The Public Trust Doctrine
The common law Public Trust Doctrine protects sovereign lands, such as tide and submerged lands and the beds of navigable waterways, for the benefit, use and enjoyment of the public. These lands are held in trust by the State of California for the statewide public and for uses that further the purposes of the trust. The hallmark of the Public Trust Doctrine is that trust lands belong to the public and are to be used to promote publicly beneficial uses that connect the public to the water.
The Public Trust Doctrine is steeped in history traceable to Roman law concepts of public rights and common property ownership that the air, the rivers, the sea and the seashore are incapable of private ownership because they are dedicated to public use. English common law refined this principle to state that the sovereign, i.e. the entity exercising authority, holds navigable waterways and the lands underlying them as a trustee for the benefit of the public for water-related uses. After the American Revolution, each of the original thirteen states succeeded to this sovereign role and became a trustee of the navigable and tidal waterways within its boundaries for the common use of the people. When California became a state in 1850, it too succeeded to the same sovereign rights and duties under the Equal-Footing Doctrine.
The foundational principle of the Public Trust Doctrine is that it is an affirmative duty of the state to protect the people’s common heritage in navigable waters for their common use. The traditional uses allowed under the Public Trust Doctrine were described as water-related commerce, navigation, and fisheries. As a common law doctrine, the courts have significantly shaped the Public Trust Doctrine in a number of important ways. Courts have found that the public uses to which sovereign lands are subject are sufficiently flexible to encompass changing public needs. The courts have also found that preservation of these lands in their natural state, so that they may serve as ecological units for scientific study, as open space, and as environments which provide food and habitat for birds and marine life, are appropriate uses under the Public Trust Doctrine. Courts have also made clear that sovereign lands subject to the Public Trust Doctrine cannot be alienated through sale into private ownership.
Another way that the courts have shaped the Public Trust Doctrine is by addressing the roles and responsibilities of the state in managing sovereign lands. In California, the Legislature, as both trustee and trustor of sovereign lands, has enacted provisions involving the uses of sovereign lands found primarily in the Public Resources Code and uncodified statutes involving local governments. These laws are in addition to those contained in the California Constitution.
The State of California has entrusted the Commission with administering the principles of the Public Trust Doctrine. The Commission manages the state’s sovereign public trust lands to promote and enhance the statewide public’s enjoyment of the lands and ensure appropriate uses of public trust lands.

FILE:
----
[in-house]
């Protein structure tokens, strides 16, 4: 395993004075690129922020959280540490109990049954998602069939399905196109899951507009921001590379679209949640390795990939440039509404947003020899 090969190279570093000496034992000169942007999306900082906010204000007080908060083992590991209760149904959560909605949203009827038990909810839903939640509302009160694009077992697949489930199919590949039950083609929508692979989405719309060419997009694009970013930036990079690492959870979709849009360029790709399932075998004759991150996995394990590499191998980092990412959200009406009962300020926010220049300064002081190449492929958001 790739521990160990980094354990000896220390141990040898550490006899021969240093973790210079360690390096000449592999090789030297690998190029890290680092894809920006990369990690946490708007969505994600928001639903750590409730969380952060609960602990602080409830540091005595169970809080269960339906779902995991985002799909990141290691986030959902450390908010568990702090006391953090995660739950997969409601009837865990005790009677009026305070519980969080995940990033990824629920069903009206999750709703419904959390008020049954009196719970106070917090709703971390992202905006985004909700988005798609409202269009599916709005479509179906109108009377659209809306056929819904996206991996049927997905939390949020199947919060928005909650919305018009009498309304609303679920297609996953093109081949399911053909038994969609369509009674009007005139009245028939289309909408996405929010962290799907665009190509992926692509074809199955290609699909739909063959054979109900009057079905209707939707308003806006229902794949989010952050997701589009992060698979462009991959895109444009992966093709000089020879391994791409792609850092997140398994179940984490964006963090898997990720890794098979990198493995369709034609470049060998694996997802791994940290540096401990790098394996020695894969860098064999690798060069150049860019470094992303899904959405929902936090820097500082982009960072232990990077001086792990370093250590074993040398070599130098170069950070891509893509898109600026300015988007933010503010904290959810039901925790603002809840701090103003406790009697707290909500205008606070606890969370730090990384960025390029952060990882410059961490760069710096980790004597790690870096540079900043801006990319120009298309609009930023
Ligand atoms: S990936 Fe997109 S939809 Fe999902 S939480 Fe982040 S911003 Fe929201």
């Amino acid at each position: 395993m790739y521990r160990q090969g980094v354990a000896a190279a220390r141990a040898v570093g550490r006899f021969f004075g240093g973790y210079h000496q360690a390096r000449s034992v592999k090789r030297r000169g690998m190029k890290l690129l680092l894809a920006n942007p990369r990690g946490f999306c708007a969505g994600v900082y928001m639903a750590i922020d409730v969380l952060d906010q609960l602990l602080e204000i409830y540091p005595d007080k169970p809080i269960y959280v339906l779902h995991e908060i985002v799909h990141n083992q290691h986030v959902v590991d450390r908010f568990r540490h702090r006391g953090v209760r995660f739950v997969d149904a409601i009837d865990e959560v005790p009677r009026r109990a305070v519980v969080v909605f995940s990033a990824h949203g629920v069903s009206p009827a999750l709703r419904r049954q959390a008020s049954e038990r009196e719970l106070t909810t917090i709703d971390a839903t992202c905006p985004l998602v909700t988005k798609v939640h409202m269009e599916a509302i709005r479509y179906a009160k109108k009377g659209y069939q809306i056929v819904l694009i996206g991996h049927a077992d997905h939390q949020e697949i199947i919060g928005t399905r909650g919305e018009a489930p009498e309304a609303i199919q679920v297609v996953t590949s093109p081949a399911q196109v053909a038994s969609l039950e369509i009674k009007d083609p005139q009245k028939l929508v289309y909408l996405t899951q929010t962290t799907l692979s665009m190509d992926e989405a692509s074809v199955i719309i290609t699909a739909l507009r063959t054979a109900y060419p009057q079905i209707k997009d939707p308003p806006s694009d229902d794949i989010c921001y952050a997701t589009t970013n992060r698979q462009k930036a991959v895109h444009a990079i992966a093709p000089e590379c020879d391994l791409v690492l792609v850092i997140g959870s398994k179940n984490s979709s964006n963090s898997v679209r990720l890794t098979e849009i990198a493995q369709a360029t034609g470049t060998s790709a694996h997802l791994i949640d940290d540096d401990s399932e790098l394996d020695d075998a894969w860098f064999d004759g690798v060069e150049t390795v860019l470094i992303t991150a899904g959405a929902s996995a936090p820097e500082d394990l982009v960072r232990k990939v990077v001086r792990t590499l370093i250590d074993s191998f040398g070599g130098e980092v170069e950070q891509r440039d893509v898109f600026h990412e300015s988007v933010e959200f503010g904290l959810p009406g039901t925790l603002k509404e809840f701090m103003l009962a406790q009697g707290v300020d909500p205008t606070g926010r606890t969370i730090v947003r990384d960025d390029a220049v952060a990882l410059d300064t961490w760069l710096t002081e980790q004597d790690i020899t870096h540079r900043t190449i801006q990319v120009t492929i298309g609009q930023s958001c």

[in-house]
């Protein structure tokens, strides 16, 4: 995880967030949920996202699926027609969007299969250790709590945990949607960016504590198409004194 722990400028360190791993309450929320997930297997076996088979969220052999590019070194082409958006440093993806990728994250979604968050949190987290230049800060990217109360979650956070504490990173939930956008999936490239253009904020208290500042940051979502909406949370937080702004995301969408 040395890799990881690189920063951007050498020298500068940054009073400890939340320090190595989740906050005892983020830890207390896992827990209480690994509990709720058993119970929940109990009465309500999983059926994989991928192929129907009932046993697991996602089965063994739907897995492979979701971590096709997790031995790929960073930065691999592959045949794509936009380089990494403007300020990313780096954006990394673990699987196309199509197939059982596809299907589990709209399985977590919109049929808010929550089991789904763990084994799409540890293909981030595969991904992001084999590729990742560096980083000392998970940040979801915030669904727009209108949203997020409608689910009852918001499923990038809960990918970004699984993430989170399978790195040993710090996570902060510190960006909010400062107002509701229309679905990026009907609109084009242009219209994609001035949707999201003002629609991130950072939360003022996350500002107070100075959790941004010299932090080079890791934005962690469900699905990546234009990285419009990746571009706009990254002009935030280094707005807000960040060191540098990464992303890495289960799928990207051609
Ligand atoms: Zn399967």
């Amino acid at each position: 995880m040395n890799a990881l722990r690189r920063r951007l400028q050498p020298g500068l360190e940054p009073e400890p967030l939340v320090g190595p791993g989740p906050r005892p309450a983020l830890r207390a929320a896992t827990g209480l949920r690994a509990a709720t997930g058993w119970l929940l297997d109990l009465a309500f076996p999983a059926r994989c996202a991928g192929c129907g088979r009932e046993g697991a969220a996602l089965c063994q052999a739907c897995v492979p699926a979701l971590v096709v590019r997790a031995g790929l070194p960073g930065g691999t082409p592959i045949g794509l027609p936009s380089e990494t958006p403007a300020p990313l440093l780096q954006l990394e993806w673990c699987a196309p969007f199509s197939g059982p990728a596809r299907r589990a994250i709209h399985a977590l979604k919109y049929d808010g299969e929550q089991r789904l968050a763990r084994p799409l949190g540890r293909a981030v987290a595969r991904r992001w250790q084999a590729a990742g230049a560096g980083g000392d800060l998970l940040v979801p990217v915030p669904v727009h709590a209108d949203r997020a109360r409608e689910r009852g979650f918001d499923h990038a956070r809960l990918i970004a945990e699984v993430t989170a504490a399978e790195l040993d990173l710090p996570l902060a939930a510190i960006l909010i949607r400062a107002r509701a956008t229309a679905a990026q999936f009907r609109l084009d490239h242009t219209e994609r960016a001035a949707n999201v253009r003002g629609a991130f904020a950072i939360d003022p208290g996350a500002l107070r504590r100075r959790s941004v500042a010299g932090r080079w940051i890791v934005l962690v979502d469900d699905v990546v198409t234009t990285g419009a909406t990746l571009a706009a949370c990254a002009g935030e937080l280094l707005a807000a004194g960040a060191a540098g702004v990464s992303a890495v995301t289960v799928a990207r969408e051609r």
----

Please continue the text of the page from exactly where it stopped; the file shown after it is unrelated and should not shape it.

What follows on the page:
History of the Commission
The office predating the Commission was first created in 1849 by the California Constitution and was originally known as the Surveyor General. Responsibilities of the Surveyor General, who was a constitutional officer elected by the people, included surveying and mapping the boundaries of state sovereign land, determining the state's mineral resource potential, and determining its agricultural and domestic animal population. The Surveyor General was also the engineer and commissioner of improvements of roads, canals, timber resources, draining of marshes and irrigation project development. The Surveyor General's office was abolished in 1929 and its responsibilities were transferred to the Department of Finance and its Division of State Lands.
In 1937, serious irregularities relating to the execution of a boundary line agreement in Malibu, settlement of trespass litigation that had been brought against Union Oil, and the issuance of permits for oil drilling in Huntington Beach were brought to light. Ultimately, a Division Chief and Petroleum Production Inspector were charged and dismissed from state service by the State Personnel Board. The necessity of an independent commission that makes its decisions in public was made apparent by the behavior of these individuals. As a result of this malfeasance and the significant controversy surrounding the state's management and development of its non-renewable oil and gas resources, and because of a desire to create a high level and autonomous board to make its decisions in a public forum, the State Lands Act was established in 1938 and the California State Lands Commission was created. The Commission was purposefully created as an independent body consisting of three members.
Since 1938, the Commission has consisted of these same three members: the Lieutenant Governor, the State Controller, and the Governor's Director of Finance. The combination of the two principal financial officers of the state with two state-wide elected officials provides the state with assurances that decisions made by the Commission will be fiscally sound and in keeping with the will of the people. Public awareness and participation is assured in that all Commission actions are taken at properly noticed public meetings.